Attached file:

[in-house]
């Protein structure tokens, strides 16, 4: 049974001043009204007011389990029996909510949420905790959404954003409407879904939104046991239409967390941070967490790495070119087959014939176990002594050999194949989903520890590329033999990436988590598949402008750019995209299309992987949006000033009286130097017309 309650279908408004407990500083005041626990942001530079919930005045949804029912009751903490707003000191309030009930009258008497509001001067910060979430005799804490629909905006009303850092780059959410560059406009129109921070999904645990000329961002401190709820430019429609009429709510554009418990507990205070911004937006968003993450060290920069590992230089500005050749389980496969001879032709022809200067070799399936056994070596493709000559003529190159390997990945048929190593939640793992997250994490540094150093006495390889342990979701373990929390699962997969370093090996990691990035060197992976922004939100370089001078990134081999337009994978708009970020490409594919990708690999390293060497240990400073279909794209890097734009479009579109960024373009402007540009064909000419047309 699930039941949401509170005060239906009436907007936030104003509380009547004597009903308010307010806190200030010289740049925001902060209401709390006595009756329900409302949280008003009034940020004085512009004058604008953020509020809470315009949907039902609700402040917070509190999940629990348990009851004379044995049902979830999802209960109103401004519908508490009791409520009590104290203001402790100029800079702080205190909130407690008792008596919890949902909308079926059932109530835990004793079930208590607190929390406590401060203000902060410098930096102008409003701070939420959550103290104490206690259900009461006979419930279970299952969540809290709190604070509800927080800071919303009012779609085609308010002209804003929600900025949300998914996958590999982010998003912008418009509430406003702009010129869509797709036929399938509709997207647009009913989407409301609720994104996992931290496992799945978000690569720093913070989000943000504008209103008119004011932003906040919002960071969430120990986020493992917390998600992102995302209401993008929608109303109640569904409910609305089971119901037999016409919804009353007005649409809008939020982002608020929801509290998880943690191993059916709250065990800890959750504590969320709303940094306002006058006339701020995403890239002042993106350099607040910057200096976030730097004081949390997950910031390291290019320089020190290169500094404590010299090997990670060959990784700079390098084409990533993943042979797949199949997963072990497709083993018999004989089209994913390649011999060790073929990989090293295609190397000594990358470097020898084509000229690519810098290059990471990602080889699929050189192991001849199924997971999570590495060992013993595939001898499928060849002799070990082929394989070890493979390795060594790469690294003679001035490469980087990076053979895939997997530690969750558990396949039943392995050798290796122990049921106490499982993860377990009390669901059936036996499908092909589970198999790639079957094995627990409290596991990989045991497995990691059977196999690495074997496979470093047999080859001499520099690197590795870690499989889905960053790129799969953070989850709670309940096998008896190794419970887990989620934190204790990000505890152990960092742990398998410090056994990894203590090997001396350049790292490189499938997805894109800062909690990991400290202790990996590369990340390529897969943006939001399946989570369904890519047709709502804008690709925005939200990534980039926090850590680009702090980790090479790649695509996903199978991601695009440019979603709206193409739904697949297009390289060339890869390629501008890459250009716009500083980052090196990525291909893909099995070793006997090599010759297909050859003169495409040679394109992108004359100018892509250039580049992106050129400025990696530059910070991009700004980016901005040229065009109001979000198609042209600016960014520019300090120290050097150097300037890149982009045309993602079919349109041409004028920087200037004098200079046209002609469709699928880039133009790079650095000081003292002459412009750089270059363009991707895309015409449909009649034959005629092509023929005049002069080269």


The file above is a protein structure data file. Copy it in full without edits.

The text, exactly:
[in-house]
């Protein structure tokens, strides 16, 4: 049974001043009204007011389990029996909510949420905790959404954003409407879904939104046991239409967390941070967490790495070119087959014939176990002594050999194949989903520890590329033999990436988590598949402008750019995209299309992987949006000033009286130097017309 309650279908408004407990500083005041626990942001530079919930005045949804029912009751903490707003000191309030009930009258008497509001001067910060979430005799804490629909905006009303850092780059959410560059406009129109921070999904645990000329961002401190709820430019429609009429709510554009418990507990205070911004937006968003993450060290920069590992230089500005050749389980496969001879032709022809200067070799399936056994070596493709000559003529190159390997990945048929190593939640793992997250994490540094150093006495390889342990979701373990929390699962997969370093090996990691990035060197992976922004939100370089001078990134081999337009994978708009970020490409594919990708690999390293060497240990400073279909794209890097734009479009579109960024373009402007540009064909000419047309 699930039941949401509170005060239906009436907007936030104003509380009547004597009903308010307010806190200030010289740049925001902060209401709390006595009756329900409302949280008003009034940020004085512009004058604008953020509020809470315009949907039902609700402040917070509190999940629990348990009851004379044995049902979830999802209960109103401004519908508490009791409520009590104290203001402790100029800079702080205190909130407690008792008596919890949902909308079926059932109530835990004793079930208590607190929390406590401060203000902060410098930096102008409003701070939420959550103290104490206690259900009461006979419930279970299952969540809290709190604070509800927080800071919303009012779609085609308010002209804003929600900025949300998914996958590999982010998003912008418009509430406003702009010129869509797709036929399938509709997207647009009913989407409301609720994104996992931290496992799945978000690569720093913070989000943000504008209103008119004011932003906040919002960071969430120990986020493992917390998600992102995302209401993008929608109303109640569904409910609305089971119901037999016409919804009353007005649409809008939020982002608020929801509290998880943690191993059916709250065990800890959750504590969320709303940094306002006058006339701020995403890239002042993106350099607040910057200096976030730097004081949390997950910031390291290019320089020190290169500094404590010299090997990670060959990784700079390098084409990533993943042979797949199949997963072990497709083993018999004989089209994913390649011999060790073929990989090293295609190397000594990358470097020898084509000229690519810098290059990471990602080889699929050189192991001849199924997971999570590495060992013993595939001898499928060849002799070990082929394989070890493979390795060594790469690294003679001035490469980087990076053979895939997997530690969750558990396949039943392995050798290796122990049921106490499982993860377990009390669901059936036996499908092909589970198999790639079957094995627990409290596991990989045991497995990691059977196999690495074997496979470093047999080859001499520099690197590795870690499989889905960053790129799969953070989850709670309940096998008896190794419970887990989620934190204790990000505890152990960092742990398998410090056994990894203590090997001396350049790292490189499938997805894109800062909690990991400290202790990996590369990340390529897969943006939001399946989570369904890519047709709502804008690709925005939200990534980039926090850590680009702090980790090479790649695509996903199978991601695009440019979603709206193409739904697949297009390289060339890869390629501008890459250009716009500083980052090196990525291909893909099995070793006997090599010759297909050859003169495409040679394109992108004359100018892509250039580049992106050129400025990696530059910070991009700004980016901005040229065009109001979000198609042209600016960014520019300090120290050097150097300037890149982009045309993602079919349109041409004028920087200037004098200079046209002609469709699928880039133009790079650095000081003292002459412009750089270059363009991707895309015409449909009649034959005629092509023929005049002069080269």